The number of satellites launched into space recently has been a problem.
But what if I told you that thousands of man-made objects are silently gliding through Earth’s orbit, posing a risk to space exploration?
These silent gliders are space junk. Here’s the dangerous truth about space junk
Learn about space junk: What is space junk?
Imagine your bedroom.
Over time, if you don’t clean it, clutter builds up – it’s like an increase in entropy.
Similarly, space has become cluttered with decommissioned satellites, used rocket stages, debris from satellite collisions, etc.
This is space junk. Recently, one company made news for their space junk with a satellite they kept launching – and they’re still launching!
Space junk population: how did we get here?
Space above us hasn’t always been a dumping ground.
In the early days, space exploration was in its infancy.
But as technology advanced, we launched more spacecraft, creating trash along the way.
More recently, there’s been talk of a cosmic catastrophe from unmanageable trash.
Along with progress came accidents.
Crashes and explosions added to the debris. Have you ever heard of Kessler syndrome?
It’s a domino effect where one collision causes another.
In modern times, it is reported that the problems caused by space debris will increase. But it’s not even being discussed.
The real dangers of space junk
Space junk isn’t just messy – it can wreak havoc that humanity may not be able to handle.
Have you ever been stuck in a traffic jam? Spacecraft and satellites face similar “traffic” hazards from this debris, which can lead to potential collisions.
If a collision occurs, it could be a major disruption.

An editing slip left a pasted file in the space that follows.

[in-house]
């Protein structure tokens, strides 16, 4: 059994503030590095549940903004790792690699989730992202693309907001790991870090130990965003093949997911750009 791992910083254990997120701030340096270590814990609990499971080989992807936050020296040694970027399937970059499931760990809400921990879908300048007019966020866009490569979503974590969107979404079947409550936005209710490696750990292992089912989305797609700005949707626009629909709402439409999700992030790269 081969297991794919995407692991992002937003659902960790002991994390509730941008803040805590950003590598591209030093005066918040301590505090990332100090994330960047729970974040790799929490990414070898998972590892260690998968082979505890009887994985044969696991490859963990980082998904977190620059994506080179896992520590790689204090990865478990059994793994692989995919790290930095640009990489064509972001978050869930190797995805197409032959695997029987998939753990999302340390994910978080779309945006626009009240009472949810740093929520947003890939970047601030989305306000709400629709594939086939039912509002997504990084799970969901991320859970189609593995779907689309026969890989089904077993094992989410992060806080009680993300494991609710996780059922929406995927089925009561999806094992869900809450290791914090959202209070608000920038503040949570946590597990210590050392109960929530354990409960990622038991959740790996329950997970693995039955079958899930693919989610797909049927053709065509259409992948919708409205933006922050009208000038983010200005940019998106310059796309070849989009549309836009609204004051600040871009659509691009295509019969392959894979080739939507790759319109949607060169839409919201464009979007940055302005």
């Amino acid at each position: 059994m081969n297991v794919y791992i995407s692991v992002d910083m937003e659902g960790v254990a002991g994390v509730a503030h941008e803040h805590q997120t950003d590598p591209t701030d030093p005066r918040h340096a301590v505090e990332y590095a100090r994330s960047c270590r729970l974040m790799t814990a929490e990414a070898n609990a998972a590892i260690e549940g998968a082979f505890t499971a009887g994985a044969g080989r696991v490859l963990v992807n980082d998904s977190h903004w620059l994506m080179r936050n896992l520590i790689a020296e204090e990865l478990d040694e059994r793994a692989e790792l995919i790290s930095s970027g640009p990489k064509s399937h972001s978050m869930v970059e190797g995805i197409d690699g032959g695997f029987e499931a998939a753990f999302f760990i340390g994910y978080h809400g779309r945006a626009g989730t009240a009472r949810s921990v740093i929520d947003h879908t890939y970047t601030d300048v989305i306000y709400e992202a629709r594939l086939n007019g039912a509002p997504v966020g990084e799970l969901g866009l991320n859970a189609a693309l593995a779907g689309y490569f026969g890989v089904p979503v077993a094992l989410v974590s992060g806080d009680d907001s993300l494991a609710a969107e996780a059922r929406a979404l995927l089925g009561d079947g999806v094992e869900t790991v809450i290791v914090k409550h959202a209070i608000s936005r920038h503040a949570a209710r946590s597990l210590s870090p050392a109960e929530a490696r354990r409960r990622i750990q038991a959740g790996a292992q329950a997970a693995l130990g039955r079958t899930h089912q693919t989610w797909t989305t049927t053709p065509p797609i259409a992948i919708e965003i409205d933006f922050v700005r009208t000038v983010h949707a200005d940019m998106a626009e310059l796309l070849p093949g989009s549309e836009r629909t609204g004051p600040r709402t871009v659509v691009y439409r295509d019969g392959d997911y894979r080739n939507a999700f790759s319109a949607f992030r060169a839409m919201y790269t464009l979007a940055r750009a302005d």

Threat to astronauts
Astronauts floating through space can’t avoid debris, and even small pieces traveling at high speeds can pose a serious threat.
Just watch the movie The Martian and you’ll understand!
Concerns on the ground: Debris falling to Earth
“What goes up must come down,” right? Some of this debris reenters Earth’s atmosphere.
Most of it burns up, but some survives, posing a potential hazard to people and property.
Thanks to technology, missions can learn about potential collisions in advance.
They can adjust their trajectories to avoid these space obstacles.
But this is only a short-term solution to a growing problem.
The real problem is the space debris issue, which has yet to be legislated.
The future: solutions to the space debris problem
When you see trash, you can’t help but act.
Ideas for how to get rid of space junk are pouring in, from “space nets” to “trash-collecting satellites”.
The race is on to find the most efficient method, and we need to adopt the best ideas and create an aggressive plan of action
Preventing trash from happening in the first place is just as important as cleaning it up.
This means stricter space policies and sustainable launch practices, and legislation that sets stricter, more benchmarked standards that make space debris less likely to occur.
Conclusion : A call to action for space cleanliness
If Earth is our home, then space is our backyard.
Just as you wouldn’t litter at home, you should act responsibly in space.
Understanding the real dangers of space debris is just the beginning.
We don’t have a major space debris issue yet, but gradually the disruption and danger of space debris will threaten our humanity.
Frequently asked questions
What exactly is space debris?
Space junk is a generic term for man-made objects that have been lost from Earth’s orbit, such as old satellites, spent rocket stages, and crash debris.
How dangerous can small pieces of space junk be?
Very dangerous. Even small pieces of debris can damage satellites and threaten astronauts if they are traveling at high speeds.
Is there a way to remove space debris?
Several concepts are being studied, such as space nets or trash collection satellites, but no solutions are yet viable on a large scale.
How do missions avoid trash collisions?
By adjusting their orbits based on data about potential trash paths, effectively “avoiding” the trash.
Why is space cleanliness important?
To ensure the safety of future space missions, satellites, and astronauts, and to protect the space environment for future generations.